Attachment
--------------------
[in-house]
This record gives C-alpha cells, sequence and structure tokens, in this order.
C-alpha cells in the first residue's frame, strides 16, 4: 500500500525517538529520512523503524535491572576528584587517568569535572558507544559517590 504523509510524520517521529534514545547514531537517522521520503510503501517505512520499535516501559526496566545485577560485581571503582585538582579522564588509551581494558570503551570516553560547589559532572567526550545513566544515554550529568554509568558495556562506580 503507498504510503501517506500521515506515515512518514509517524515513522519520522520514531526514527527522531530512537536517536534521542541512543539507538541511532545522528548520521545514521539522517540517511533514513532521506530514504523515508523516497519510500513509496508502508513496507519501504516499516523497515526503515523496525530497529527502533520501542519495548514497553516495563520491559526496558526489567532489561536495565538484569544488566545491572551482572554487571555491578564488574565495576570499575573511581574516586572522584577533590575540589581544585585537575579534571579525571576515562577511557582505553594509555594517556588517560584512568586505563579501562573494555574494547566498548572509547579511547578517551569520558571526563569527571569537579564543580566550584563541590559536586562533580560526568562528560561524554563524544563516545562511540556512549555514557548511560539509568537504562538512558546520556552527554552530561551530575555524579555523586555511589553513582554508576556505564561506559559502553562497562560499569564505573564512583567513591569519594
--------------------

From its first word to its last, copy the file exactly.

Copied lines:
[in-house]
This record gives C-alpha cells, sequence and structure tokens, in this order.
C-alpha cells in the first residue's frame, strides 16, 4: 500500500525517538529520512523503524535491572576528584587517568569535572558507544559517590 504523509510524520517521529534514545547514531537517522521520503510503501517505512520499535516501559526496566545485577560485581571503582585538582579522564588509551581494558570503551570516553560547589559532572567526550545513566544515554550529568554509568558495556562506580 503507498504510503501517506500521515506515515512518514509517524515513522519520522520514531526514527527522531530512537536517536534521542541512543539507538541511532545522528548520521545514521539522517540517511533514513532521506530514504523515508523516497519510500513509496508502508513496507519501504516499516523497515526503515523496525530497529527502533520501542519495548514497553516495563520491559526496558526489567532489561536495565538484569544488566545491572551482572554487571555491578564488574565495576570499575573511581574516586572522584577533590575540589581544585585537575579534571579525571576515562577511557582505553594509555594517556588517560584512568586505563579501562573494555574494547566498548572509547579511547578517551569520558571526563569527571569537579564543580566550584563541590559536586562533580560526568562528560561524554563524544563516545562511540556512549555514557548511560539509568537504562538512558546520556552527554552530561551530575555524579555523586555511589553513582554508576556505564561506559559502553562497562560499569564505573564512583567513591569519594